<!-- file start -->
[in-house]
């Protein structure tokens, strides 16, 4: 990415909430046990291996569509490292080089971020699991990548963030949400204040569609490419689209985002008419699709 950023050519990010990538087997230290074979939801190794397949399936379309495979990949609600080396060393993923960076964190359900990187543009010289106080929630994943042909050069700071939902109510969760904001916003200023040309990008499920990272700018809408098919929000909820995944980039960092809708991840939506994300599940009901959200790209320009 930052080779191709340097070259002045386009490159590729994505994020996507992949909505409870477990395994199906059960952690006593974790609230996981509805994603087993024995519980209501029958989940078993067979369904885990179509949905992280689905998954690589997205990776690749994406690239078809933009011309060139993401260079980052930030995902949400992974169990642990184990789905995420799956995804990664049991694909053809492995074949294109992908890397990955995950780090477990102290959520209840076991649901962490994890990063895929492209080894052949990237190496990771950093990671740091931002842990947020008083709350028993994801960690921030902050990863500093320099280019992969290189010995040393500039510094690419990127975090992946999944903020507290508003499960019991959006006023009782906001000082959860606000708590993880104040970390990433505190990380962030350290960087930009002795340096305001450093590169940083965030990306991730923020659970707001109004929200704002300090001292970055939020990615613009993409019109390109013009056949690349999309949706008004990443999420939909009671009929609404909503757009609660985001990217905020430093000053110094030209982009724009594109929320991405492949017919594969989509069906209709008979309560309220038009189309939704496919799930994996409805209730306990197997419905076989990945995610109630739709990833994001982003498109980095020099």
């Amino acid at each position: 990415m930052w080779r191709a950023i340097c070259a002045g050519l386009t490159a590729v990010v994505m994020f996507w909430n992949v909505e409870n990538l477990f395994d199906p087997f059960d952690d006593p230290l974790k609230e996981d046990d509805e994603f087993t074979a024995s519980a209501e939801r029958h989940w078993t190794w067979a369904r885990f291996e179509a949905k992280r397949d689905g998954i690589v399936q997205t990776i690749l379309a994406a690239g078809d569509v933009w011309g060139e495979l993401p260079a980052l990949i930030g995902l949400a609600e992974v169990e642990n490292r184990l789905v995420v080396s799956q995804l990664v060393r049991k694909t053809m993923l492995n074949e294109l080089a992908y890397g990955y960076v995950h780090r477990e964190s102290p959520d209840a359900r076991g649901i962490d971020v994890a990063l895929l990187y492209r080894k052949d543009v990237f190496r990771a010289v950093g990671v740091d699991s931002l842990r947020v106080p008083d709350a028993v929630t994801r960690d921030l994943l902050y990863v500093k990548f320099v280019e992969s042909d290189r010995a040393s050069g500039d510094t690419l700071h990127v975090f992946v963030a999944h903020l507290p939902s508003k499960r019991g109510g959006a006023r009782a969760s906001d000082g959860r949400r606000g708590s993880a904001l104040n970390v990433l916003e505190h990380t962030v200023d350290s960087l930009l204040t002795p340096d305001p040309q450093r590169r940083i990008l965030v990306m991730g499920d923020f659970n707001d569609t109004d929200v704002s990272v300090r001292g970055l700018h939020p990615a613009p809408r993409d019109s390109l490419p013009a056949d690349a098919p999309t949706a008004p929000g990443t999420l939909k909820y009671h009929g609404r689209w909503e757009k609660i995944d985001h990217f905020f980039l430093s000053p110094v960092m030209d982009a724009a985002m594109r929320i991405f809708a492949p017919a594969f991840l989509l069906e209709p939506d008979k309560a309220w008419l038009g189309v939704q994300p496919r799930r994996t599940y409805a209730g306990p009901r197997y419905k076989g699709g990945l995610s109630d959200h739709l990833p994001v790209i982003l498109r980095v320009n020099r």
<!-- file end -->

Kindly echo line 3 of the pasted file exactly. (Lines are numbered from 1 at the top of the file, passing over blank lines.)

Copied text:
């Amino acid at each position: 990415m930052w080779r191709a950023i340097c070259a002045g050519l386009t490159a590729v990010v994505m994020f996507w909430n992949v909505e409870n990538l477990f395994d199906p087997f059960d952690d006593p230290l974790k609230e996981d046990d509805e994603f087993t074979a024995s519980a209501e939801r029958h989940w078993t190794w067979a369904r885990f291996e179509a949905k992280r397949d689905g998954i690589v399936q997205t990776i690749l379309a994406a690239g078809d569509v933009w011309g060139e495979l993401p260079a980052l990949i930030g995902l949400a609600e992974v169990e642990n490292r184990l789905v995420v080396s799956q995804l990664v060393r049991k694909t053809m993923l492995n074949e294109l080089a992908y890397g990955y960076v995950h780090r477990e964190s102290p959520d209840a359900r076991g649901i962490d971020v994890a990063l895929l990187y492209r080894k052949d543009v990237f190496r990771a010289v950093g990671v740091d699991s931002l842990r947020v106080p008083d709350a028993v929630t994801r960690d921030l994943l902050y990863v500093k990548f320099v280019e992969s042909d290189r010995a040393s050069g500039d510094t690419l700071h990127v975090f992946v963030a999944h903020l507290p939902s508003k499960r019991g109510g959006a006023r009782a969760s906001d000082g959860r949400r606000g708590s993880a904001l104040n970390v990433l916003e505190h990380t962030v200023d350290s960087l930009l204040t002795p340096d305001p040309q450093r590169r940083i990008l965030v990306m991730g499920d923020f659970n707001d569609t109004d929200v704002s990272v300090r001292g970055l700018h939020p990615a613009p809408r993409d019109s390109l490419p013009a056949d690349a098919p999309t949706a008004p929000g990443t999420l939909k909820y009671h009929g609404r689209w909503e757009k609660i995944d985001h990217f905020f980039l430093s000053p110094v960092m030209d982009a724009a985002m594109r929320i991405f809708a492949p017919a594969f991840l989509l069906e209709p939506d008979k309560a309220w008419l038009g189309v939704q994300p496919r799930r994996t599940y409805a209730g306990p009901r197997y419905k076989g699709g990945l995610s109630d959200h739709l990833p994001v790209i982003l498109r980095v320009n020099r």